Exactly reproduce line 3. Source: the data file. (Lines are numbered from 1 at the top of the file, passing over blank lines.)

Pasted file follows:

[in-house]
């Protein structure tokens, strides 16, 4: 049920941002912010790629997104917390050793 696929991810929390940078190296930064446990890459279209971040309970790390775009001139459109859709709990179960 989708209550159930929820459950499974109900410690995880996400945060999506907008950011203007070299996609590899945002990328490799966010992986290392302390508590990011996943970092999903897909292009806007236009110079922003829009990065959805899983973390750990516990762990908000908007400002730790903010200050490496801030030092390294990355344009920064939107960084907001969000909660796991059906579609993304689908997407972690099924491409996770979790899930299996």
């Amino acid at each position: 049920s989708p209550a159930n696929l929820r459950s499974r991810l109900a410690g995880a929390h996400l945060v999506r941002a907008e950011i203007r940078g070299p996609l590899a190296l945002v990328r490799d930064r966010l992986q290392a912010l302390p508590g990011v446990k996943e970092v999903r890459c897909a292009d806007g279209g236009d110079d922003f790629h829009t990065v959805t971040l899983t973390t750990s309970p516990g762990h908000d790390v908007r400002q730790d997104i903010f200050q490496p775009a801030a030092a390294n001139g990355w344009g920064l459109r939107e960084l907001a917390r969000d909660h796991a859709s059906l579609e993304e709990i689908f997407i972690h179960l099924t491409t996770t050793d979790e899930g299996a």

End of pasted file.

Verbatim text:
């Amino acid at each position: 049920s989708p209550a159930n696929l929820r459950s499974r991810l109900a410690g995880a929390h996400l945060v999506r941002a907008e950011i203007r940078g070299p996609l590899a190296l945002v990328r490799d930064r966010l992986q290392a912010l302390p508590g990011v446990k996943e970092v999903r890459c897909a292009d806007g279209g236009d110079d922003f790629h829009t990065v959805t971040l899983t973390t750990s309970p516990g762990h908000d790390v908007r400002q730790d997104i903010f200050q490496p775009a801030a030092a390294n001139g990355w344009g920064l459109r939107e960084l907001a917390r969000d909660h796991a859709s059906l579609e993304e709990i689908f997407i972690h179960l099924t491409t996770t050793d979790e899930g299996a």